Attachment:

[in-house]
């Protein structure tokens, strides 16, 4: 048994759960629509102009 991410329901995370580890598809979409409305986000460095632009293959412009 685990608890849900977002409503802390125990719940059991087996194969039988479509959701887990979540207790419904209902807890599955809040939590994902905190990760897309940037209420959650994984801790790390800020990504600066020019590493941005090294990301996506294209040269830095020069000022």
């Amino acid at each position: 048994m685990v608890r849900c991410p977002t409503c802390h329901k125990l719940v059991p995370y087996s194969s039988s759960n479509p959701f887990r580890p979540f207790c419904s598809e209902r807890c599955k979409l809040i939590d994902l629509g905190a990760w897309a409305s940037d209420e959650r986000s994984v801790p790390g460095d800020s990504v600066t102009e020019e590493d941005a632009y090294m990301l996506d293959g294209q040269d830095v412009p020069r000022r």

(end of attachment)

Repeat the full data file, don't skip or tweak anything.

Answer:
[in-house]
């Protein structure tokens, strides 16, 4: 048994759960629509102009 991410329901995370580890598809979409409305986000460095632009293959412009 685990608890849900977002409503802390125990719940059991087996194969039988479509959701887990979540207790419904209902807890599955809040939590994902905190990760897309940037209420959650994984801790790390800020990504600066020019590493941005090294990301996506294209040269830095020069000022």
């Amino acid at each position: 048994m685990v608890r849900c991410p977002t409503c802390h329901k125990l719940v059991p995370y087996s194969s039988s759960n479509p959701f887990r580890p979540f207790c419904s598809e209902r807890c599955k979409l809040i939590d994902l629509g905190a990760w897309a409305s940037d209420e959650r986000s994984v801790p790390g460095d800020s990504v600066t102009e020019e590493d941005a632009y090294m990301l996506d293959g294209q040269d830095v412009p020069r000022r």